May 28, 2022

N.W.A. "EFIL4ZAGGIN" (May 28, 1991)

N.W.A. doesn't rap about life in the ghetto. N.W.A. is life in the ghetto. They're not reporters, interprets, or spokesmen. They're Real N!ggaz With Attitude, Compton's finest, and they don't give a you-know-what about nothin'. So shut up and listen closely, because N.W.A.'s second album, EFIL4ZAGGIN, is out, and it's gonna be the scariest ride of your life. After a two-year wait, MC Ren, Eazy-E, Dr. Dre, and DJ Yella have created nothing less than the world's most explosive album. EFIL4ZAGGIN is a descent into America's dirty backyard, where black males over the age of 30 are statistical miracles, where gangs are family, where guns and crack rule the streets, and where women are just things to f#ck. If you don't like it, guess what? It's reality, it's happening now in your town, and if the evening news doesn't make you care, maybe N.W.A. will. Still not sure how to feel? Then hold your breath and jump in feet first; EFIL4ZAGGIN, about an hour in length, has something terribly important to say... "Murder created by the streets of Compton/Now get it from an underground poet/I live it, I see it, and I write it because I know it." In keeping with N.W.A.'s style, the album not only seethes with anger, but ripples with sarcasm too. EFIL4ZAGGIN marks the band's singing debut with "Automobile" (perhaps the first-ever ghetto country song) and "I'd Rather F#ck You," a revamped version of Parliament's "I'd Rather Be With You." Since all pop love ballads are, in essence, about sex, N.W.A. simply brings it out front - way out front! - on these two utterly descriptive songs. Punctuated with real-life phone calls from fans, revealing in-studio chatter and dramatic vignettes about encounters with the police, EFIL4ZAGGIN covers a lot of ground. Cont'd...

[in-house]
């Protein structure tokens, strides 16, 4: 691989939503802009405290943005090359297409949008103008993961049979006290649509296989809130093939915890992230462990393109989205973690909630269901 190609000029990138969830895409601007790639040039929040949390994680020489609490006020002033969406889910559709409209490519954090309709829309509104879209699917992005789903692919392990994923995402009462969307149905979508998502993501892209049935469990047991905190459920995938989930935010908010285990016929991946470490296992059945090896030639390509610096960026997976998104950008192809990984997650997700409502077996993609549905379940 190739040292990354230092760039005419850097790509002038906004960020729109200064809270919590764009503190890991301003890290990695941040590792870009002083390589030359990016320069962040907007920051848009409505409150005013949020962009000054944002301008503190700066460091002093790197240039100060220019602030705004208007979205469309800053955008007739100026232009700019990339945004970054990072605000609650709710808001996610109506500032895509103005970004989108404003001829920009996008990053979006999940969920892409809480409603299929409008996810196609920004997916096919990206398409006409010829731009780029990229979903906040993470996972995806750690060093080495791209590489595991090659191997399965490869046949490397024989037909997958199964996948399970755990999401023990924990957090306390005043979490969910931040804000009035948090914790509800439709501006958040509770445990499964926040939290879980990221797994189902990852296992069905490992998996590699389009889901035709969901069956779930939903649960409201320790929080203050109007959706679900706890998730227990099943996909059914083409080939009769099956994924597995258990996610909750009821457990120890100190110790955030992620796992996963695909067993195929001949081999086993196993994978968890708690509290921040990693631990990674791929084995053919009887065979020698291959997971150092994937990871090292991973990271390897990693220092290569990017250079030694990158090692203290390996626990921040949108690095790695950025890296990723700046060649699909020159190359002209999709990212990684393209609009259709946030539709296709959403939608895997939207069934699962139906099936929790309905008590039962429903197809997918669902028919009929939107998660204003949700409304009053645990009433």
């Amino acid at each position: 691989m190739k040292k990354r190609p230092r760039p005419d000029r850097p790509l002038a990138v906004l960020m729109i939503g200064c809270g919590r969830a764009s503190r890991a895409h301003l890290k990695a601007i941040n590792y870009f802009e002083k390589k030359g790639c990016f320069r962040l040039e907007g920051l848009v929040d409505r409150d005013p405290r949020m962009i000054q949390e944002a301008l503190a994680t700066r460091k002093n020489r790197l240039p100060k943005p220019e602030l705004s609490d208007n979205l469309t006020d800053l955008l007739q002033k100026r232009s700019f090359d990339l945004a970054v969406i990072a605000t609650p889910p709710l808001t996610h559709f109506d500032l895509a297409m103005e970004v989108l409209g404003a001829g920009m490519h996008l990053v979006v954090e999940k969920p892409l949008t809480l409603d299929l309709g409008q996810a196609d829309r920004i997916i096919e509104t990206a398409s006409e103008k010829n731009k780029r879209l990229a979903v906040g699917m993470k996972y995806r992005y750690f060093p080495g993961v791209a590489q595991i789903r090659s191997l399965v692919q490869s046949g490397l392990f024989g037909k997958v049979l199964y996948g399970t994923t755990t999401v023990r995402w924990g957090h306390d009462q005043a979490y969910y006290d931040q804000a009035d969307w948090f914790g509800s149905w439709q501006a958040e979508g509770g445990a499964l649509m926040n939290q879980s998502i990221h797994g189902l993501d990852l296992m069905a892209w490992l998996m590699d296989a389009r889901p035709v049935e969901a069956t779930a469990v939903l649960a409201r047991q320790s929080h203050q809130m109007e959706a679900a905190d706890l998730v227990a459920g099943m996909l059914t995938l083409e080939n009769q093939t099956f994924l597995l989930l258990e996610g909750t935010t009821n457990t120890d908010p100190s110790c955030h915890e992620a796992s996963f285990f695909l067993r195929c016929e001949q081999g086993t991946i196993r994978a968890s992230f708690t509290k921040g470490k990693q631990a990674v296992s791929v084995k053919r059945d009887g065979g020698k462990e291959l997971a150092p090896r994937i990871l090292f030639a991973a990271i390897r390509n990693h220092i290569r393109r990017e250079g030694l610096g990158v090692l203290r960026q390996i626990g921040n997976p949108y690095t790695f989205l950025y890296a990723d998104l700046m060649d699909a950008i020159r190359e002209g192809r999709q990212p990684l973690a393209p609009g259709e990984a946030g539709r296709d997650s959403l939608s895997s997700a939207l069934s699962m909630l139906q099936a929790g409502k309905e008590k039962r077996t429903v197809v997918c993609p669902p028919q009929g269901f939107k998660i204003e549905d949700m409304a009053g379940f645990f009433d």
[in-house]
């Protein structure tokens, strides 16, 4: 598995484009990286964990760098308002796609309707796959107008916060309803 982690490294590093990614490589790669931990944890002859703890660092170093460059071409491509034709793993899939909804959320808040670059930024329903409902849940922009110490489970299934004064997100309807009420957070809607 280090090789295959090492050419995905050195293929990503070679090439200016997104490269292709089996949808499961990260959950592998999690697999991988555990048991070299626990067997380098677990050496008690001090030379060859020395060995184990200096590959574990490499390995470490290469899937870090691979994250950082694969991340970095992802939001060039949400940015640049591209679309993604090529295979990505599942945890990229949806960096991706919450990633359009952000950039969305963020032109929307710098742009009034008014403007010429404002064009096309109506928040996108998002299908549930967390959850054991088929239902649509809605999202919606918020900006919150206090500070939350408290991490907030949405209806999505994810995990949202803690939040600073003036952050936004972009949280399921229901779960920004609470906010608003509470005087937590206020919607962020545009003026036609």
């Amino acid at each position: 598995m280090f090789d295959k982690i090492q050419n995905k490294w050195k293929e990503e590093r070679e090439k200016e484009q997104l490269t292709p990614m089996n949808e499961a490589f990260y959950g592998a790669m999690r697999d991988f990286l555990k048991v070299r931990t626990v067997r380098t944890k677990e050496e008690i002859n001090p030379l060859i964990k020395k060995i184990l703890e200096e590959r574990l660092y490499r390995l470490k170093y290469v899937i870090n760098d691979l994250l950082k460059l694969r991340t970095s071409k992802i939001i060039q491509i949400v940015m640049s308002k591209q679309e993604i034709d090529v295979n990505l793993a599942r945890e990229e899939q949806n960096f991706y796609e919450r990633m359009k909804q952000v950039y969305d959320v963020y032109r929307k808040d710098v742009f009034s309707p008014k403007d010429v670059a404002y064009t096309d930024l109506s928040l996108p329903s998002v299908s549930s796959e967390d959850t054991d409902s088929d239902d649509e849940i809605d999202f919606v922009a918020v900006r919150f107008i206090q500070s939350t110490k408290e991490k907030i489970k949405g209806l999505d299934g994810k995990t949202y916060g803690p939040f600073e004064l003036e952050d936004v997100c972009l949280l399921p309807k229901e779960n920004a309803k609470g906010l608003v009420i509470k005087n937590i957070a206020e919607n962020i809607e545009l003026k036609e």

Since their emergence with Straight Outta Compton, N.W.A.'s 1989 debut album, the group has carved a singular niche as the angriest and most forceful rap group on either coast. It all started in 1986 when Eazy-E decided to launch his own company, Ruthless Records. He and his friends recorded "Boyz-N-The-Hood," and it took off. A year later, N.W.A. was officially formed, and their 12" single "Dope Man" became a success. But N.W.A. blew off the roof with the release of their debut album, Straight Outta Compton, which took rap to a level never seen before. Songs like "Gangsta Gangsta" and "____ Tha Police" offered a searing portrait of life in the inner-city, told so realistically that some people weren't sure where real life ended and art began. N.W.A. met with immediate controversy. Several of their concerts were cancelled by fearful city councils, parents were terrified by the stark image of these strong young black men in Raiders caps, and even the FBI sent an ominous letter to Priority Records, stating the law enforcements "took exception" to the song, "___ Tha Police." The band was featured in scores of articles, some applauding N.W.A.'s brutal honesty, others decrying what they viewed as the band's musical mayhem. But fans don't listen to pundits. The group sold millions of albums, and became enormously popular around the world with whites as well as blacks. Meanwhile, every member of the band has been active with a variety of other projects, making them, collectively and individually, probably the most influential musicians in the hard-core hip-hop world. But for all four, the main event has always been N.W.A. Now, the long wait is over, and EFIL4ZAGGIN becomes an album for the ages. As the saga continues, so surely will the controversy, the protests, and the outrage. But as the band has tried to show all along, the outrage against them is misdirected. N.W.A. points to the appalling conditions in the cities of America and asks whether or not the focus should lie there. As they say in "Approach The Danger" on the new album: "No prison/Nobody makes bail/Everybody got to go, but you see it ain't no jail/I approach the danger/Cuz I don't give a f#ck if somebody got to get f#cked up/So you might as well kiss your ass goodbye/Cuz in the run/We all die." Have a nice day. - Press Kit, 1991. Still one of the most bone-chilling groups of all-time and a great record indeed.